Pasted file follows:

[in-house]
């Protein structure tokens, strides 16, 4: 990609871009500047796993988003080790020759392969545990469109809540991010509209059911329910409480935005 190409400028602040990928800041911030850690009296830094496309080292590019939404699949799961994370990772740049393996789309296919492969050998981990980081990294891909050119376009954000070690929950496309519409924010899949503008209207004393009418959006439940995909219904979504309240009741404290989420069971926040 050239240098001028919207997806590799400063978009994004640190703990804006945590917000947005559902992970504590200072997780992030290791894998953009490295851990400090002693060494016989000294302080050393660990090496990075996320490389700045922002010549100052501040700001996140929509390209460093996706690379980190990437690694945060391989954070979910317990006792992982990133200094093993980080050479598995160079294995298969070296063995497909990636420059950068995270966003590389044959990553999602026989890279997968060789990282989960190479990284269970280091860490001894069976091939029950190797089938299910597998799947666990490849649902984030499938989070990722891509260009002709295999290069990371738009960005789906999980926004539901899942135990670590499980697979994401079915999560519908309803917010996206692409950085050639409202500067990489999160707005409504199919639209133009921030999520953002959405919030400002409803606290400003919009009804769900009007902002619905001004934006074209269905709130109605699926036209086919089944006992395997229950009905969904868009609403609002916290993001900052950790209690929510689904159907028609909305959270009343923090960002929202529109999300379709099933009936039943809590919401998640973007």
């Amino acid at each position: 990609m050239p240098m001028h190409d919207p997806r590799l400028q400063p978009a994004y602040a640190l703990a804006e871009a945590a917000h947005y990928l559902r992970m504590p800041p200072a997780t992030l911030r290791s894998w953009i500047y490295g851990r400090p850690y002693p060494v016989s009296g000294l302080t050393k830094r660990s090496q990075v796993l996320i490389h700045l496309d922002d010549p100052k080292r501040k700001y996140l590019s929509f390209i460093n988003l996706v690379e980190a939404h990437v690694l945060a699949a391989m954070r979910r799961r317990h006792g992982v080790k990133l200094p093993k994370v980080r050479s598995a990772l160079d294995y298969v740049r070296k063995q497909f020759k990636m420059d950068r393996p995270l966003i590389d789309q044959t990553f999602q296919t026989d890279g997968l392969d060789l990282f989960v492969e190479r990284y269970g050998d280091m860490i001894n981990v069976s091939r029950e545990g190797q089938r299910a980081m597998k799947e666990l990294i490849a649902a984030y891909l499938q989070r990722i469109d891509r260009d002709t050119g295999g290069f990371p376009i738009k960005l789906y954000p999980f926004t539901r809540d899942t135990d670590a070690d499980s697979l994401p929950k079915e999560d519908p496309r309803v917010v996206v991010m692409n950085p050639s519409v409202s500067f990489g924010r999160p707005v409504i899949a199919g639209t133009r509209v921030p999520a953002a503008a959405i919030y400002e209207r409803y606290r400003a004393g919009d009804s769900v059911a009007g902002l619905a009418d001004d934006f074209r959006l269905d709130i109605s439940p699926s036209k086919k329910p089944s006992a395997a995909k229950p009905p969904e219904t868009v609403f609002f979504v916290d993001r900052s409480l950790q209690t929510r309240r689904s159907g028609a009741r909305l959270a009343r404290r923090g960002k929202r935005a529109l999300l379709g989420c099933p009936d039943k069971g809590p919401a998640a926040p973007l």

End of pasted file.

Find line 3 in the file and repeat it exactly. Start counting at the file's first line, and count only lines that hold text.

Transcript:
């Amino acid at each position: 990609m050239p240098m001028h190409d919207p997806r590799l400028q400063p978009a994004y602040a640190l703990a804006e871009a945590a917000h947005y990928l559902r992970m504590p800041p200072a997780t992030l911030r290791s894998w953009i500047y490295g851990r400090p850690y002693p060494v016989s009296g000294l302080t050393k830094r660990s090496q990075v796993l996320i490389h700045l496309d922002d010549p100052k080292r501040k700001y996140l590019s929509f390209i460093n988003l996706v690379e980190a939404h990437v690694l945060a699949a391989m954070r979910r799961r317990h006792g992982v080790k990133l200094p093993k994370v980080r050479s598995a990772l160079d294995y298969v740049r070296k063995q497909f020759k990636m420059d950068r393996p995270l966003i590389d789309q044959t990553f999602q296919t026989d890279g997968l392969d060789l990282f989960v492969e190479r990284y269970g050998d280091m860490i001894n981990v069976s091939r029950e545990g190797q089938r299910a980081m597998k799947e666990l990294i490849a649902a984030y891909l499938q989070r990722i469109d891509r260009d002709t050119g295999g290069f990371p376009i738009k960005l789906y954000p999980f926004t539901r809540d899942t135990d670590a070690d499980s697979l994401p929950k079915e999560d519908p496309r309803v917010v996206v991010m692409n950085p050639s519409v409202s500067f990489g924010r999160p707005v409504i899949a199919g639209t133009r509209v921030p999520a953002a503008a959405i919030y400002e209207r409803y606290r400003a004393g919009d009804s769900v059911a009007g902002l619905a009418d001004d934006f074209r959006l269905d709130i109605s439940p699926s036209k086919k329910p089944s006992a395997a995909k229950p009905p969904e219904t868009v609403f609002f979504v916290d993001r900052s409480l950790q209690t929510r309240r689904s159907g028609a009741r909305l959270a009343r404290r923090g960002k929202r935005a529109l999300l379709g989420c099933p009936d039943k069971g809590p919401a998640a926040p973007l």